A local activist group vows that it will march in this year’s Toronto Gay Pride parade despite being ordered by parade organizers to drop references to “Israeli apartheid.”
“I don’t think that a suggestion that they don’t like our message should keep us out of Pride,” Queers Against Israeli Apartheid spokeswoman Elle Flanders told the Toronto Star. “So there is an intention to march, and we will find the message that works in that march and we will be there. We need our voice to be heard.”
Flanders declined to disclose the banner under which the group will march.
Organizers of the July 4 parade, which for years has been a major event in the city, said that Queers Against Israeli Apartheid would be welcomed if it marched under the name Queers in Favor of a Free Palestine, for example. Flanders said her group would not consider such a change, setting up a potential confrontation on the day of the event.
Earlier this month, the Canadian government cut funding to the annual parade by dropping it from a tourism stimulus package.
A Toronto city councillor has introduced a motion to withdraw city “funding and support” from the Pride event if Queers Against Israeli Apartheid is allowed to participate. The resolution, which calls for the withdrawal of $121,000 in funding, has been referred to the city’s executive committee.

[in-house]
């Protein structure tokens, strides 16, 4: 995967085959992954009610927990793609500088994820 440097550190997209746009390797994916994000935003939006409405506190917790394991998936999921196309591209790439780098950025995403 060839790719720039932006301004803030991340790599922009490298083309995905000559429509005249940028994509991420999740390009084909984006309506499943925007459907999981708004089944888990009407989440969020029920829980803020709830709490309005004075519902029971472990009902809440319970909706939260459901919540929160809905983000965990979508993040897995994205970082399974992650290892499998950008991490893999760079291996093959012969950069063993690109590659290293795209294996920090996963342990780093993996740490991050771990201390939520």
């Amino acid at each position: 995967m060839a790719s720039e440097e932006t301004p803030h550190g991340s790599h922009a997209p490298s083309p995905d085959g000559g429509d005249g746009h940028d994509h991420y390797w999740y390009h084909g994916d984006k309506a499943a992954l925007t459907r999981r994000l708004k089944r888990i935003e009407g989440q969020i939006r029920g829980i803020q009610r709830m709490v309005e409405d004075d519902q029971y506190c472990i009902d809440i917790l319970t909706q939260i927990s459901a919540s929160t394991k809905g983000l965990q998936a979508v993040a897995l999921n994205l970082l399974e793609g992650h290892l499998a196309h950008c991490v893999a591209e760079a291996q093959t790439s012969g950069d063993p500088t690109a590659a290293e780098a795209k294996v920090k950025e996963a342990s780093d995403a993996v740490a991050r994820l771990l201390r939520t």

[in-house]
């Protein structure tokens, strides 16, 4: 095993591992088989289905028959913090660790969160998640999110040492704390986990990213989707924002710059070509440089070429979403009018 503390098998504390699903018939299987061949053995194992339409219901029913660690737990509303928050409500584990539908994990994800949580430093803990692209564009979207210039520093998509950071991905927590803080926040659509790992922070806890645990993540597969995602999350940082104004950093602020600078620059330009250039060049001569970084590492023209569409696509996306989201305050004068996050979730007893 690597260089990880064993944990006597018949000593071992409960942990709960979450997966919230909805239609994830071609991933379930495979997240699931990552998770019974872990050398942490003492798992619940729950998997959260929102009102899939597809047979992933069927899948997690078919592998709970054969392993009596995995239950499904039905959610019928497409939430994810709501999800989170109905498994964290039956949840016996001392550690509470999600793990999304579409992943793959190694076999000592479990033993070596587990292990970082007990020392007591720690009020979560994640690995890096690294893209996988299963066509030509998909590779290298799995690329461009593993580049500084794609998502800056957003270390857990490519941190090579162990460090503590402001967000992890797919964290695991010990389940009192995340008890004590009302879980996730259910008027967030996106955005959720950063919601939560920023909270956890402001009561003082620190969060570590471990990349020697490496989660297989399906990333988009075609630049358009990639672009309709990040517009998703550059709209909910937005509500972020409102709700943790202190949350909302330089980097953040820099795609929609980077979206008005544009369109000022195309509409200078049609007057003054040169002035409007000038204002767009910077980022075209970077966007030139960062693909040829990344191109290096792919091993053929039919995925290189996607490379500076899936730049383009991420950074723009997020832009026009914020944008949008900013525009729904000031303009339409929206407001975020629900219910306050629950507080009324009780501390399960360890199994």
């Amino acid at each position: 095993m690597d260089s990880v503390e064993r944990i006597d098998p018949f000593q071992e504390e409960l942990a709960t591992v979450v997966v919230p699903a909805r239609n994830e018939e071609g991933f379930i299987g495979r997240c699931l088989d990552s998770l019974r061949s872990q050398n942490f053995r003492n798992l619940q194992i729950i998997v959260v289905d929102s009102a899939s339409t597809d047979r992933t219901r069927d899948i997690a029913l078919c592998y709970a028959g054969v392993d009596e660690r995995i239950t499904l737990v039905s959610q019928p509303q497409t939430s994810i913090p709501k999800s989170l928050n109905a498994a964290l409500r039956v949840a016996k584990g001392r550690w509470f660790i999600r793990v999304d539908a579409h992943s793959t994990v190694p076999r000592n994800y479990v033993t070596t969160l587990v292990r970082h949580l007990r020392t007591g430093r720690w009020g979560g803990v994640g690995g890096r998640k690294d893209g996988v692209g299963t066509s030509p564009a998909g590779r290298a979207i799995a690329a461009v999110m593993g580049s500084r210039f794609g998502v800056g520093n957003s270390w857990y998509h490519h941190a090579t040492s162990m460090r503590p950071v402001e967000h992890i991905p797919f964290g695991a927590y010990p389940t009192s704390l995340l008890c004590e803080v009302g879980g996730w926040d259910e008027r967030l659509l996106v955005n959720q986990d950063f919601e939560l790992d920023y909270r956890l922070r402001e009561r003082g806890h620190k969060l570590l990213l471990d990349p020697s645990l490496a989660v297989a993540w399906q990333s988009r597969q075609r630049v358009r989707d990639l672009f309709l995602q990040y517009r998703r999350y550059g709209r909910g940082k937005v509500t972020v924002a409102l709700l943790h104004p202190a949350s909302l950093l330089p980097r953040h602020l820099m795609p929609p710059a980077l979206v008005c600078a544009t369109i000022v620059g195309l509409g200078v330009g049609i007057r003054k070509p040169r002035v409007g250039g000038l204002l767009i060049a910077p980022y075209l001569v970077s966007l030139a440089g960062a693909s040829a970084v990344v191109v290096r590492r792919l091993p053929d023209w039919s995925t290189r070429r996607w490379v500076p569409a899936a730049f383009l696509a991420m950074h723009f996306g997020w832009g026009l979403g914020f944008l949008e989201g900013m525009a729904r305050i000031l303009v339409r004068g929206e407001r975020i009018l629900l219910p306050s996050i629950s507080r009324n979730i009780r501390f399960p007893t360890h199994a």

Parade organizers estimate that without the city’s support and endorsement, some $500,000 in funding could be lost. In addition, streets would not be closed for the parade. Between $200,000 and $300,000 in potential new sponsorships already have been lost over the controversy, according to organizers.
In a recent column in the National Post newspaper, Martin Gladstone, a Jewish gay rights advocate and lawyer, said Queers Against Israeli Apartheid “can create their own, say, Anti-Zionism Pride event, and march up and down the street all day long. But they can’t pretend that their message has anything to do with gay pride.
“Just because they are a queer group doesn’t give them a right to march at a gay event. Saying you are a queer group speaks to your membership, not your mandate.”